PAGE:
Badgers have hands full with Kentucky's Randle
Milwaukee Journal Sentinel
ARLINGTON, Texas--Kentucky coach John Calipari mentioned Friday that Julius Randle, his big and spectacularly gifted freshman forward, gets the Shaquille O’Neal treatment from opposing defenders.
Knees and elbows to the body, pokes in the face.
“Well, it’s definitely hard,” said Randle, UK’s top NBA prospect at 6-foot-9 and 250 pounds. “It’s frustrating. But I think when you win, it kind of takes the place of that.”
On Saturday night in the Final Four, it will be Wisconsin’s turn to find ways to hack away at Randle.
“I mean, it’s frustrating, but you can’t put much into it,” he said. “The biggest thing is that you try to learn how to affect the game in different ways, and that’s what I’ve learned this year.”
Randle has been a double-double guy (15.1 points, 10.7 rebounds) in his first and likely only season with the Wildcats. The most similar player in terms of body style the Badgers played this season was Marquette’s Davante Gardner, who scored 16 points in the UW victory.
But Gardner had just three rebounds and got to the free-throw line just once. Randle specializes in cleaning the glass.
At least the Badgers have some familiarity with Kentucky’s big guy. Wisconsin forward Sam Dekker was Randle’s teammate on the USA Basketball Men’s U18 National team that won the gold medal at the FIBA championships two years ago.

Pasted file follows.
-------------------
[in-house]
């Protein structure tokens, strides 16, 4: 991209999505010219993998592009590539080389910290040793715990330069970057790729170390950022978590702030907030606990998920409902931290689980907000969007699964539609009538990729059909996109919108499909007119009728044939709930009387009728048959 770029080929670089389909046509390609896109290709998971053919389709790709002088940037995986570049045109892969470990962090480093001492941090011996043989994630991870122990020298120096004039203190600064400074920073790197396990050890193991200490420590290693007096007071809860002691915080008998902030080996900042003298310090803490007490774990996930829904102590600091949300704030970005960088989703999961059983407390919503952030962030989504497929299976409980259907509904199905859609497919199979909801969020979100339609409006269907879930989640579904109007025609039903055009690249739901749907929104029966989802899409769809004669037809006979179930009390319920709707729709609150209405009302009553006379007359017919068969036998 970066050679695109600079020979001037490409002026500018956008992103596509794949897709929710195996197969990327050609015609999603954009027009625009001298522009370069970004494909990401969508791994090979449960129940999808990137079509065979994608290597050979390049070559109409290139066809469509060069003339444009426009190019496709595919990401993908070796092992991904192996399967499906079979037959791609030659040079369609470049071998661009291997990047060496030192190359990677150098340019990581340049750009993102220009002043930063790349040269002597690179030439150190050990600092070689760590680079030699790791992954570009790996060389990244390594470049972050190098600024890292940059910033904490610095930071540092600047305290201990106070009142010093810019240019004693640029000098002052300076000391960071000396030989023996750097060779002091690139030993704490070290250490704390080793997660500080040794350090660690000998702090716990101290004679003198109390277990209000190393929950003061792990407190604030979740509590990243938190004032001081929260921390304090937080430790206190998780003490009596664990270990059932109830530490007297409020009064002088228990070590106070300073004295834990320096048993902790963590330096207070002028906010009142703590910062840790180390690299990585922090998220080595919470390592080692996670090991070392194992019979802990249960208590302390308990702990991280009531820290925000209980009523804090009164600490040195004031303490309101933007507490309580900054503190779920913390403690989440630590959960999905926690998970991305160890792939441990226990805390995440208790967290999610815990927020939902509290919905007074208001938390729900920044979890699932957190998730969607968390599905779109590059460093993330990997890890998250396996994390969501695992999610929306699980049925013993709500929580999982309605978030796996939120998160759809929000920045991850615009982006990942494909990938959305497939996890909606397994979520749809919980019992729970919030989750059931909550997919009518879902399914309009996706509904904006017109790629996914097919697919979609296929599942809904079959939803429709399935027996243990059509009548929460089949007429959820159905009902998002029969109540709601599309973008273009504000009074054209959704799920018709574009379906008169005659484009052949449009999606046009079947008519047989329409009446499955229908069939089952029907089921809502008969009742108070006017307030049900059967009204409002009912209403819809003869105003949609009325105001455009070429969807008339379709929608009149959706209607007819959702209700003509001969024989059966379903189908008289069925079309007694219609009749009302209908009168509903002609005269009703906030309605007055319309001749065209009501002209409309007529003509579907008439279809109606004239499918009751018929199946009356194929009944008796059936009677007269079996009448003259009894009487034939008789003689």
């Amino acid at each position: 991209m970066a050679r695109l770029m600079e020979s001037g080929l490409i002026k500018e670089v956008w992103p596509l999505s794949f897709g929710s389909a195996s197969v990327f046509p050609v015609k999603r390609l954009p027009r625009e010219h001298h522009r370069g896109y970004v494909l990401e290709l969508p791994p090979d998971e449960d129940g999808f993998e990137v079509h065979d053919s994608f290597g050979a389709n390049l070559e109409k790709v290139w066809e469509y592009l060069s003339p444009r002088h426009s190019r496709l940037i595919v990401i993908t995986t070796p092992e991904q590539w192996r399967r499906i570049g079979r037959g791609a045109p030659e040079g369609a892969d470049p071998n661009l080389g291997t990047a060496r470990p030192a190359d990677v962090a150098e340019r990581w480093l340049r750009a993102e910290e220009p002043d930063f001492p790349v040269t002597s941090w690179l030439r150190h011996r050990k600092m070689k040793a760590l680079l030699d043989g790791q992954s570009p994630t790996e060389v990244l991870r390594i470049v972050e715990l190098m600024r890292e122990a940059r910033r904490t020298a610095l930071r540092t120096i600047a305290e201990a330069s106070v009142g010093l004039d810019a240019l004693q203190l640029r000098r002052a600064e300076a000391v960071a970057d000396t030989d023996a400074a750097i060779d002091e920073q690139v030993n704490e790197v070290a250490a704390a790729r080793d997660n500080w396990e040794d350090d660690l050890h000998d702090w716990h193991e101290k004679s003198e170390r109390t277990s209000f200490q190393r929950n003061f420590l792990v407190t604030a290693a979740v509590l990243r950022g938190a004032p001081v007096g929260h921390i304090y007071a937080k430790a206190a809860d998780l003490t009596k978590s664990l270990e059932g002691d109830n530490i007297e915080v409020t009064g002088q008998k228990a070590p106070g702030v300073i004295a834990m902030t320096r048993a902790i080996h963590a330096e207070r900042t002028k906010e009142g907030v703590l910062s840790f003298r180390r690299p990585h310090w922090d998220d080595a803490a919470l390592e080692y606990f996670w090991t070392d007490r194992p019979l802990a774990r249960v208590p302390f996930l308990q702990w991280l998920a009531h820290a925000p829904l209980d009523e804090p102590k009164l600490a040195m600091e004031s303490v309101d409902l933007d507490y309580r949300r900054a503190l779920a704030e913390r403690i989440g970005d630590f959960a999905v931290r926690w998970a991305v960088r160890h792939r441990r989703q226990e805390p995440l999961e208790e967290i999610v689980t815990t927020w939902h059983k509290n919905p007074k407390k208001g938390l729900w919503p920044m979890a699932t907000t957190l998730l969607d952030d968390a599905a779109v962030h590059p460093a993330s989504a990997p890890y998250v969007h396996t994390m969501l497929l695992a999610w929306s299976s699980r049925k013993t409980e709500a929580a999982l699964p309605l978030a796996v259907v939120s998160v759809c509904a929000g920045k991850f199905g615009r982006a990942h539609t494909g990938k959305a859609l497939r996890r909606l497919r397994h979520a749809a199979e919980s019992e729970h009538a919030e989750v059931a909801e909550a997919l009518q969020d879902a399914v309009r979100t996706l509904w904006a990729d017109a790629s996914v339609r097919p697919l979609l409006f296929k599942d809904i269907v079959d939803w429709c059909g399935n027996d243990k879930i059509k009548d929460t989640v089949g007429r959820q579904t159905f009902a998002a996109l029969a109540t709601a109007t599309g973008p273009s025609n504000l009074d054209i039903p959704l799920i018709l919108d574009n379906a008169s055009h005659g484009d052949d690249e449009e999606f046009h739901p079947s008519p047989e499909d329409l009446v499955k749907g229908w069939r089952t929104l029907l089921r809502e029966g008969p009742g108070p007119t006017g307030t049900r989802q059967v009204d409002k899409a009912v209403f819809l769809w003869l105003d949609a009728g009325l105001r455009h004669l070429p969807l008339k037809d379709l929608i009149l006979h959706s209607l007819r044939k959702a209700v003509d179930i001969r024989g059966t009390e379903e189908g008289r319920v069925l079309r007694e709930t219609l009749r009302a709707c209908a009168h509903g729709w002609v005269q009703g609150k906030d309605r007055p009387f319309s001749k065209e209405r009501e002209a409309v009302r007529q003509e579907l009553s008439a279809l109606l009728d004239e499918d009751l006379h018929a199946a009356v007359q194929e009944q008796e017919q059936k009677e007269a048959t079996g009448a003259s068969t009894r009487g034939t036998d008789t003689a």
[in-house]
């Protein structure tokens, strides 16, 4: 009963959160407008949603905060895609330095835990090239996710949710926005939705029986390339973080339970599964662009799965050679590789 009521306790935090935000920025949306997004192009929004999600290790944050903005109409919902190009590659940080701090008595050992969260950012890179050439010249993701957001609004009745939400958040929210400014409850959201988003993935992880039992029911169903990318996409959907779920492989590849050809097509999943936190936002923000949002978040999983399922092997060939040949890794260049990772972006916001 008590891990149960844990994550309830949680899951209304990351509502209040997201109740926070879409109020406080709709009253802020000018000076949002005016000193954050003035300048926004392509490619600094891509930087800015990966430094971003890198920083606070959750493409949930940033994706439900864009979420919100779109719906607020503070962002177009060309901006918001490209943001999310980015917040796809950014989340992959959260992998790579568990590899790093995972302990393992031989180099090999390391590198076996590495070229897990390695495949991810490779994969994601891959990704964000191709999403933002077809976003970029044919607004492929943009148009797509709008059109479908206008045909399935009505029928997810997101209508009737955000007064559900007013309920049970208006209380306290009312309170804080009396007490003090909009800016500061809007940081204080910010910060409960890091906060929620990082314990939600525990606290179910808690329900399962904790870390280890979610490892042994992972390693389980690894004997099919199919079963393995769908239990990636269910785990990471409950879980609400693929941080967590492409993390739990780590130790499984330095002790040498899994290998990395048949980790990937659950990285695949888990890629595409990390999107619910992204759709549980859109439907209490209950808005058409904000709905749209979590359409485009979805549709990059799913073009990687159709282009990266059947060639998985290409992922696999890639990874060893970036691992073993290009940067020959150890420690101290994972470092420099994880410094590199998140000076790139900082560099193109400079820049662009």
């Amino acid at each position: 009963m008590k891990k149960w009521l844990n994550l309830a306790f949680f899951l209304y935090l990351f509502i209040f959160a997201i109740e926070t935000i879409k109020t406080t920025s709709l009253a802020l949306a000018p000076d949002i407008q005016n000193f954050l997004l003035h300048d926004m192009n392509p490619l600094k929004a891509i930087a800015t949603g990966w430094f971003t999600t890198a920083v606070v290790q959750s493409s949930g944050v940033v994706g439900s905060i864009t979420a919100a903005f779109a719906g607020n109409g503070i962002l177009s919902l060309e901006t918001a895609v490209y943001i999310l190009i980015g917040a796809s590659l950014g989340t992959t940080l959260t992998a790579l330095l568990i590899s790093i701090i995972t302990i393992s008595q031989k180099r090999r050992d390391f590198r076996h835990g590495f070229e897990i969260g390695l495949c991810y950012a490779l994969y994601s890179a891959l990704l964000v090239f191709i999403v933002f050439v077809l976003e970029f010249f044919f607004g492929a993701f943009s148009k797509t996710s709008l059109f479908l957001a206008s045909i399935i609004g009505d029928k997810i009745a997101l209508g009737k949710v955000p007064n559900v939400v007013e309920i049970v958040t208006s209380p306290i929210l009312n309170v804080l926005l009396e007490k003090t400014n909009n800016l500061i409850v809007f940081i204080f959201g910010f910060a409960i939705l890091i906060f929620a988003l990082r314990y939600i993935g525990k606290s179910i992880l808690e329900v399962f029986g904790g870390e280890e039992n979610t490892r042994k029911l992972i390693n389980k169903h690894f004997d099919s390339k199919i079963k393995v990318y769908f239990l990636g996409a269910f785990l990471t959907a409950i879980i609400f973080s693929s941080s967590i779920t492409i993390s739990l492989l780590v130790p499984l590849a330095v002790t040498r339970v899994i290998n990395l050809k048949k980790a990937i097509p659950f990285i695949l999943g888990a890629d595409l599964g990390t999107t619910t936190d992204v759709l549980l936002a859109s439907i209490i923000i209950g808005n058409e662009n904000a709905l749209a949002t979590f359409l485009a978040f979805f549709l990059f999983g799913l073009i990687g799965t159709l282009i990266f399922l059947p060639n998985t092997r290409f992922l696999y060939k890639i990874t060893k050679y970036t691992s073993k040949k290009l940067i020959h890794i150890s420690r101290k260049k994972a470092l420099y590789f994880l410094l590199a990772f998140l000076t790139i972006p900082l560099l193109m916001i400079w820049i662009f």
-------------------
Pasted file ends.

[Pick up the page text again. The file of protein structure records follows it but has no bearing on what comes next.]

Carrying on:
Coincidentally, Florida coach Billy Donovan, also involved in the Final Four, coached Dekker and Randle.
“Julius obviously was a huge catalyst for us winning, probably our best player out there,” Dekker said. “Freak athlete. Big guy. Nice kid.
“It was good to see him have a good year. I just remember what we were able to do together. It will be good to play against him.”
And he’s going to be a handful for the Badgers.
“His strength, his ability to put it on the floor and get to the rim and finish on shots,” UW coach Bo Ryan said when asked about Randle’s strengths. “For a combination of strength and size and the way he hits the glass, he’s as good as anybody we’ve seen.”
Calipari was asked if college basketball’s block-charge rule benefited Randle this season.
“Well, he’s being played like Shaq was played in college,” Calipari said. “He’s got three guys on him. Teams want six sets of eyes on him.
“So you could talk about charge-block, but not when you’ve got three guys playing you and they’re being physical and they’re bumping. Then it’s like, ‘Well, he’s big enough, he should be able to take that.
“So I wouldn’t say that it’s had that kind of impact on him. But what it’s done is it’s made the other team say you’ve got to guard him with two or three guys, if that makes sense.”
No one player is going to stop Randle, but the Badgers might try to match up early with Frank Kaminsky. Kaminsky doesn’t match up physically, but the Badgers might be able to keep the ball out of Randle’s hands.
As much scrutiny as Wisconsin will give Randle, he’s getting almost as much from the local media because he is from Dallas.
“I don’t really think about it,” he said. “I’m just trying to enjoy this time on my team. I really don’t think about being in my hometown or whatever. I’m just trying to have fun.”